Corporate Banner
Satellite Banner
Biomolecular Screening
Scientific Community
Become a Member | Sign in
Home>Products>This Product

MaxDiscovery™ Human IL-2 ELISA Test Kit

Product Description
The MaxDiscovery™ Human IL-2 ELISA Test Kit is designed for quantitative determination of the concentration of human IL-2 in serum, plasma, and cell culture supernatant. Human interleukin 2 (IL-2) is a 15-18 kDa glycoprotein of 133 amino acids after cleavage of a signal peptide of 20 amino acids. It contains three cysteine residues, two of which form a disulfide bond that is required for biological activity. It is a lymphokine synthesized and secreted primarily by T helper lymphocytes that have been activated by stimulation with certain mitogens or by interaction of the T cell receptor complex with antigen/MHC complexes on the surfaces of antigen-presenting cells. The response of T helper cells to activation is induction of the expression of IL-2 and receptors for IL-2 and, subsequently, clonal expansion of antigen-specific T cells. At this level IL-2 is an autocrine factor, driving the expansion of the antigen-specific cells. IL-2 also acts as a paracrine factor, influencing the activity of other cells, both within the immune system and outside of it. B cells and natural killer (NK) cells respond, when properly activated, to IL-2. The so-called lymphocyte activated killer, or LAK cells, appear to be derived from NK cells under the influence of IL-2. Murine IL-2 is approximately 63% identical to human IL-2, but contains a unique stretch of repeated glutamine residues. There is marked species cross-reactivity as human IL-2 has been found to be active on murine cell lines. Cells known to produce IL-2 include thymocytes, ? d T cells, B cells, CD4+ and CD8+ T-cells, and neurons plus astrocytes.
Product MaxDiscovery™ Human IL-2 ELISA Test Kit
Company BIOO Scientific - Product Directory
Price Request a quote
More Information View company product page
Catalog Number 2104-01
Quantity 1 x 96 wells
Company Logo

BIOO Scientific - Product Directory
3913 Todd Lane Suite 312 Austin, TX 78744, USA

Tel: +1 512-707-8993
Fax: +1 512-707-8122

Scientific News
High Throughput Mass Spectrometry-Based Screening Assay Trends
Dr John Comley provides an insight into HT MS-based screening with a focus on future user requirements and preferences.
Measuring microRNAs in Blood to Speed Cancer Detection
A simple, ultrasensitive microRNA sensor holds promise for the design of new diagnostic strategies and, potentially, for the prognosis and treatment of pancreatic and other cancers.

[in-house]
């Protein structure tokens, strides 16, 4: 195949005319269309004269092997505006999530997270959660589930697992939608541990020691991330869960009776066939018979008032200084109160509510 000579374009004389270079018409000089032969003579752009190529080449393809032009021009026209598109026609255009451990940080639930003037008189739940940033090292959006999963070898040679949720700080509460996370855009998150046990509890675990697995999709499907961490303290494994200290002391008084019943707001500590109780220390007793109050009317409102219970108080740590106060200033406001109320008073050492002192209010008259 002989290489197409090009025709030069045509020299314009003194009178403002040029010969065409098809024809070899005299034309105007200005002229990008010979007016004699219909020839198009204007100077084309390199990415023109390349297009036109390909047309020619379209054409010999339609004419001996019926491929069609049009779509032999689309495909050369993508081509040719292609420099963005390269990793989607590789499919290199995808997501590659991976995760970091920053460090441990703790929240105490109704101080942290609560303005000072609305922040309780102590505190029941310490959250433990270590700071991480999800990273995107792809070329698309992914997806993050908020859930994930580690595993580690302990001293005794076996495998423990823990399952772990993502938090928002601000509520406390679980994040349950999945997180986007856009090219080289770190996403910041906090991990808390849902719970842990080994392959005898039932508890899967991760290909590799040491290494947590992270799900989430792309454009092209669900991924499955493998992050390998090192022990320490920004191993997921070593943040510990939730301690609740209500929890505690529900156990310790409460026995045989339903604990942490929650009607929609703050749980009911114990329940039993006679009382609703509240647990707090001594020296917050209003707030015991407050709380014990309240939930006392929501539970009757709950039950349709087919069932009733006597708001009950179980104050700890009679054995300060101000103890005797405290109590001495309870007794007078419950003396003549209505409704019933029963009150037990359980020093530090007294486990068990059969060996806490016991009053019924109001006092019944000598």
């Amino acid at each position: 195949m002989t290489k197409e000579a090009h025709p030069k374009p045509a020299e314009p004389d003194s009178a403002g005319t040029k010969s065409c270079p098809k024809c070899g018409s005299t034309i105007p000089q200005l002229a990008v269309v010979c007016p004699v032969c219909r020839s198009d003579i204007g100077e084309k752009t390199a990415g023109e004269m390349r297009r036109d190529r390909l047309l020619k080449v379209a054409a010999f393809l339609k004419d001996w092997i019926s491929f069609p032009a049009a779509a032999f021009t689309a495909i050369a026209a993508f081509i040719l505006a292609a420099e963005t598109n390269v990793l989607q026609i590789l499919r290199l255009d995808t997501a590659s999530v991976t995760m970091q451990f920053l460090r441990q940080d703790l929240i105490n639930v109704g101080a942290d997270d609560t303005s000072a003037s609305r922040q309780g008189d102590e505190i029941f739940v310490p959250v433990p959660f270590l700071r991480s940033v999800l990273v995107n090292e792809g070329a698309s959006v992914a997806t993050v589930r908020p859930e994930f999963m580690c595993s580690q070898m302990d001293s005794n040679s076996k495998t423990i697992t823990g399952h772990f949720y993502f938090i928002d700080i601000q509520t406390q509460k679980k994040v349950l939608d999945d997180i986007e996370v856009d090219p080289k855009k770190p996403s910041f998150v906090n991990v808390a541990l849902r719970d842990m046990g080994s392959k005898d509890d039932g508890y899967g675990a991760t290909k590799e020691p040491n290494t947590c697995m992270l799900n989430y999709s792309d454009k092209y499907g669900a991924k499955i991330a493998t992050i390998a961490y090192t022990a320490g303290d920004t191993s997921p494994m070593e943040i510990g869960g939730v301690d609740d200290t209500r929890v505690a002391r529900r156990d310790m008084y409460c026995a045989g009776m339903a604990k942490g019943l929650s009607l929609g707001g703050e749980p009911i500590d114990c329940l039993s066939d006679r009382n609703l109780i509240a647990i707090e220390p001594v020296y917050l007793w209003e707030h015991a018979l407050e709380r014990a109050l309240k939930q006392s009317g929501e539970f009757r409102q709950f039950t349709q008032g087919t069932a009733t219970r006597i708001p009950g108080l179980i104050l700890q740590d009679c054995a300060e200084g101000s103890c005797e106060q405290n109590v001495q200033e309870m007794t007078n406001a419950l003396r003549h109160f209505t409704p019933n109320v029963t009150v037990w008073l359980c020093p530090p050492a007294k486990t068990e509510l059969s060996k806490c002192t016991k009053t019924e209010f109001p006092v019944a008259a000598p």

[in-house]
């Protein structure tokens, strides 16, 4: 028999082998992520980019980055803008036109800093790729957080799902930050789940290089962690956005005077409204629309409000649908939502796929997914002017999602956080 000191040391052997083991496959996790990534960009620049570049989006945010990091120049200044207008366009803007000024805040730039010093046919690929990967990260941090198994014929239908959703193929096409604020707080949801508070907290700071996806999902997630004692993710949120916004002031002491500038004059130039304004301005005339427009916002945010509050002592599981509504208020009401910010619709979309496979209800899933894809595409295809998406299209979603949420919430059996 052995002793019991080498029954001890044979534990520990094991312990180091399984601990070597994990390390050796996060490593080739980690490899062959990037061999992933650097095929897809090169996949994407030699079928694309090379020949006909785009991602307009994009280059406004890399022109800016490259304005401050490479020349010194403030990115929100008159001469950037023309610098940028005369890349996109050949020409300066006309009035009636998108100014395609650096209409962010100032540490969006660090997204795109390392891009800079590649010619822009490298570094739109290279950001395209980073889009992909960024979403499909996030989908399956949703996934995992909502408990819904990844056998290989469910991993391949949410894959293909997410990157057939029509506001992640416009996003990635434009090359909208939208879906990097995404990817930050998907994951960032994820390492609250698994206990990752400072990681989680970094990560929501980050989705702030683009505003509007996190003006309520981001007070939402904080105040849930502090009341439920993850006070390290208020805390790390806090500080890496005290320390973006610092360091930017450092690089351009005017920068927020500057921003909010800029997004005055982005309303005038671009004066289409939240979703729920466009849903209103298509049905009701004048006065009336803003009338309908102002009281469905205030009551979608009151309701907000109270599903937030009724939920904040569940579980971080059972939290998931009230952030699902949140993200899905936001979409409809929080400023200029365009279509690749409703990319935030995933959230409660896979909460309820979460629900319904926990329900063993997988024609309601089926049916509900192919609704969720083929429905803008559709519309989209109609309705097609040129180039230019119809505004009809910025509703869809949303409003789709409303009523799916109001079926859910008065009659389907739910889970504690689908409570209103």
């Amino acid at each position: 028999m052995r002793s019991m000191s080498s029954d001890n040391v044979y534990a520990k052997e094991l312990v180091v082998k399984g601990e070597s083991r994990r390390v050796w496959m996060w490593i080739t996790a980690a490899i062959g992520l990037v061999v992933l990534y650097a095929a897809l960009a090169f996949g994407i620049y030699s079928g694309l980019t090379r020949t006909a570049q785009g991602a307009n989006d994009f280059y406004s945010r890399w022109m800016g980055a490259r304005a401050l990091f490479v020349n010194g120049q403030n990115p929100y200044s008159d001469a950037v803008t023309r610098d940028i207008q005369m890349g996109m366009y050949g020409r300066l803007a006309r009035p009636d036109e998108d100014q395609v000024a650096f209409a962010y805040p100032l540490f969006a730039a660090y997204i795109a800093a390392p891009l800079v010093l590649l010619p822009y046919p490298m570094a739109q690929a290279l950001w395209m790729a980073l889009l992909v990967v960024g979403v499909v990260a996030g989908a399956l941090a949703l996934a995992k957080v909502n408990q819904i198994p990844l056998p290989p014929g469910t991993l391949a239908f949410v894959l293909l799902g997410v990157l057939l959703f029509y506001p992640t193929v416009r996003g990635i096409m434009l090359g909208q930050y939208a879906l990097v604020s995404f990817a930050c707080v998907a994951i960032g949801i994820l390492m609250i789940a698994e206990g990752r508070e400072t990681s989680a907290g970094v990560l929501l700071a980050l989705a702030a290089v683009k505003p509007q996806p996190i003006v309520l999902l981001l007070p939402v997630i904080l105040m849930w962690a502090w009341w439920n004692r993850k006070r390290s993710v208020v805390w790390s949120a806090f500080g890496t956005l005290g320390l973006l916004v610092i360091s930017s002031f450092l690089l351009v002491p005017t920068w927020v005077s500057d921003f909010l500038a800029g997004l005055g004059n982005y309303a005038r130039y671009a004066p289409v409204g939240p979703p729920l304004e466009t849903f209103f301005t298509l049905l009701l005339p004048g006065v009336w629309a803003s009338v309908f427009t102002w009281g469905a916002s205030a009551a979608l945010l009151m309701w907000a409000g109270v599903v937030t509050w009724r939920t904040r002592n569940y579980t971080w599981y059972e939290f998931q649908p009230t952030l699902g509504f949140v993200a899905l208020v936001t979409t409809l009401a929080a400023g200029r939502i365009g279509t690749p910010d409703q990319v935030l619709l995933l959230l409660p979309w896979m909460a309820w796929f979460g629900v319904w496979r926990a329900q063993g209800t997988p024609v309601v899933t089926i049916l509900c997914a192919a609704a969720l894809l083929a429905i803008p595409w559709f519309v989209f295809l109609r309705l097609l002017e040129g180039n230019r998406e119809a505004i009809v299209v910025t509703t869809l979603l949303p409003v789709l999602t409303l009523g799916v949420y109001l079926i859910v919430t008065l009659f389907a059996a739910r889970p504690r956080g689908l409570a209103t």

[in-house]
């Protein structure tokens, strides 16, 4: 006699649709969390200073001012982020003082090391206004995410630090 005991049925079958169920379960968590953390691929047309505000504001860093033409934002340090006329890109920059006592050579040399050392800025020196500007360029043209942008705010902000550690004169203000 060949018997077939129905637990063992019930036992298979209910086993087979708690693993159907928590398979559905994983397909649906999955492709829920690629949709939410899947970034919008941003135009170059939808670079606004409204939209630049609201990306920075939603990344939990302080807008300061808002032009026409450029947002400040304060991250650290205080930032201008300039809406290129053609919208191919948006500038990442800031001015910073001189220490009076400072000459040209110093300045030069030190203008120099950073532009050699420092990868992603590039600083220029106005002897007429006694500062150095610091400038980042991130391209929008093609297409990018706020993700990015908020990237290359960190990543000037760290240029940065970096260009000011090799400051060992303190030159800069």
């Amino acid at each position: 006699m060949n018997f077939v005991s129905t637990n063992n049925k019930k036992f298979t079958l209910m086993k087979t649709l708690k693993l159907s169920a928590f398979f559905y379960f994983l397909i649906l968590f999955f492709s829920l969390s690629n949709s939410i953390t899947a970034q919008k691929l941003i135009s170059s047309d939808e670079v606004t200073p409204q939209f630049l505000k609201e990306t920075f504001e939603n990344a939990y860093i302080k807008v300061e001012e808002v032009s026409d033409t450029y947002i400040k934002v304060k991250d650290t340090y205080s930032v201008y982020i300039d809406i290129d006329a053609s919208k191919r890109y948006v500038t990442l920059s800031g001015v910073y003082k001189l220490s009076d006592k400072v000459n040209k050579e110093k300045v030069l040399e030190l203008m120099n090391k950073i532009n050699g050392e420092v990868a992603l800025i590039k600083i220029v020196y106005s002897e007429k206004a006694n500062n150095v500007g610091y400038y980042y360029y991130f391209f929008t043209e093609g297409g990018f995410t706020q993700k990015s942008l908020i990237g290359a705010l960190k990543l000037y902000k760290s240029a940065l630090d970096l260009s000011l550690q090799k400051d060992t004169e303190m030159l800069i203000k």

Potential Persistent Tuberculosis Treatment
Researchers have discovered several first-in-class compounds that target hidden TB infections by attacking a critical process the bacteria use to survive in the hostile environment of the lungs.
Metabolic Profiles Distinguish Early Stage Ovarian Cancer with Unprecedented Accuracy
Studying blood serum compounds of different molecular weights has led scientists to a set of biomarkers that may enable development of a highly accurate screening test for early-stage ovarian cancer.
The Do’s and Don’ts of SPR Experiments
Surface Plasmon Resonance (SPR) is a technique that is becoming more widely used, particularly by anyone who wants to obtain accurate on (association) and off (dissociation) rates for biomolecular binding.
Long-Sought Protein Sensor for the ‘Sixth Sense’ Discovered
In a study led by scientists from The Scripps Research Institute (TSRI)the sensor protein for propioception has been identified.
New Anti-Malarial Drug Screening Model
University of South Florida researchers demonstrate novel chemogenomic profiling to identify drug targets for the most lethal strain of malaria.
Shedding Light on “Dark” Cellular Receptors
UNC and UCSF labs create a new research tool to find homes for two orphan cell-surface receptors, a crucial step toward finding better therapeutics and causes of drug side effects.
New, Better Test for Prostate Cancer
A study from Karolinska Institutet shows that a new test for prostate cancer is better at detecting aggressive cancer than PSA.
Giant Molecules Inhibit Ebola Infection
European researchers have designed a "giant" molecule formed by thirteen fullerenes covered by carbohydrates which, by blocking this receptor, are able to inhibit the cell infection by an artificial ebola virus model.


Skyscraper Banner
Go to LabTube
Go to eposters
Access to the latest scientific news
Exclusive articles
Upload and share your posters on ePosters
Latest presentations and webinars
View a library of 1,800+ scientific and medical posters
2,800+ scientific and medical posters
A library of 2,500+ scientific videos on LabTube
4,000+ scientific videos